Michel Platini’s strategy to allow smaller nations access to UEFA competitions is already in motion as seen with the expansion of the European Championships to 24 teams. However, this could extend to European Club Competitions also with the UEFA members discussing a possible “third-tier” European Cup below the Europa League.
A “third-tier” European Cup available to smaller nations was highly praised by many who saw it as an opportunity for teams to participate in a European Tournament for more than just the two to four games of the Qualifying Rounds before being knocked out by bigger opposition. In the Welsh Premier League for example, the prospect of European Football is highly sought after. The league’s only full time team The New Saints reached the second qualifying round which is the furthest for many years a team from Wales has managed. The addition of a competition for teams such as this would only boost the development of them and create more competitive leagues within Europe.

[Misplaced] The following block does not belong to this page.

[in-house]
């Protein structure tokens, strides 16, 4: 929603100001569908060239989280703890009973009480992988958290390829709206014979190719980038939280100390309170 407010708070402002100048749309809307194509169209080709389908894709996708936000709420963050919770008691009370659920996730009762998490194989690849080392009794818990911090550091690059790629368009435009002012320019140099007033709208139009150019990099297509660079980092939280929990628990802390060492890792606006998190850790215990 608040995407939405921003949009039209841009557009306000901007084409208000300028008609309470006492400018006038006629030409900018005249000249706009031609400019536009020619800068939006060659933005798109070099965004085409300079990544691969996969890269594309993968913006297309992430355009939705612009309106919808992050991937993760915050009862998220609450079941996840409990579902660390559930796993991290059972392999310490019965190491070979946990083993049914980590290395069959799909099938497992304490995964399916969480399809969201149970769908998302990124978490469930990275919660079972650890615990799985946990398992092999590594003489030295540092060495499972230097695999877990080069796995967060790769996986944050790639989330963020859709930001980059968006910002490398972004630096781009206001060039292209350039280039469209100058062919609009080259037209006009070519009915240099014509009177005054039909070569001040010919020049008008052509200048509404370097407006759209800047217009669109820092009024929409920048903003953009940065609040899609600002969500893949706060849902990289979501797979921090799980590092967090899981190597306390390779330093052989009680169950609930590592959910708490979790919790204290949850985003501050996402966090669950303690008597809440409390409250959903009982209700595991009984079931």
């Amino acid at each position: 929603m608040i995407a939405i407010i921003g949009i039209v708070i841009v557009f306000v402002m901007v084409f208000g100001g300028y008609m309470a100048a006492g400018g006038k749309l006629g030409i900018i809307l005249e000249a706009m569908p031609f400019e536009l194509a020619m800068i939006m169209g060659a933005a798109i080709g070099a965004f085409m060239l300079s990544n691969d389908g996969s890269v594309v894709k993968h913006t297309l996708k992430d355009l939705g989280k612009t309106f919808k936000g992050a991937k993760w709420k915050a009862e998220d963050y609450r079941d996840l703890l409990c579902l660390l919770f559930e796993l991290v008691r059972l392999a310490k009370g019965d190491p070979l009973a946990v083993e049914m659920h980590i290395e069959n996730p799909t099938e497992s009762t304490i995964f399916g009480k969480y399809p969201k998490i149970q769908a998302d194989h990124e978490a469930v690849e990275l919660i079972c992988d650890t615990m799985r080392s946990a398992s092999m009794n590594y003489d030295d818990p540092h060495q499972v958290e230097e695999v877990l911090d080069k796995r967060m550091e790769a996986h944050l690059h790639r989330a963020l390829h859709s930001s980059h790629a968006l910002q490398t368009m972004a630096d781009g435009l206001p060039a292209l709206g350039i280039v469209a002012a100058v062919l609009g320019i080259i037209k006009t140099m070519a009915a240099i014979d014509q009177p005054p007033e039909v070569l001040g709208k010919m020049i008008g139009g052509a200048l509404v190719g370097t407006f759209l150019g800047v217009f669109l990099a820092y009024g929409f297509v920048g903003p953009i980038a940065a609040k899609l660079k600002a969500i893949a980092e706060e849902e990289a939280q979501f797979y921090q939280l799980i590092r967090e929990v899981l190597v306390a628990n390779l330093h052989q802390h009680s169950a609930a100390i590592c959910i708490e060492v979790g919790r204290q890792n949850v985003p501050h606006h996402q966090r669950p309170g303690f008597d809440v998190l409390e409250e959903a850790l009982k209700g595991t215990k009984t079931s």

However, the stumbling block could be the financial obligations tied to such a tournament. As many teams participating would be Semi-Professional or small Full-Time teams, the sheer cost of travel may force the tournament to be regionalised to save on cost. Aberdeen’s 9,000 mile round trip to Kairat in Kazakhstan highlights how even smaller teams within the Europa League struggle with massive travel costs not only to themselves but to their travelling fans.
As this is unlikely to come to any solid plan until the current TV deal expires in 2018, UEFA have sufficient time to see if this is financially viable or not. Regardless of whether this comes to fruition or not, the fact of the matter is smaller teams are getting left behind by the big commercial powerhouses dominating Europe and any move to opening up the pot to these teams will only aid with the development of European Football and domestic leagues.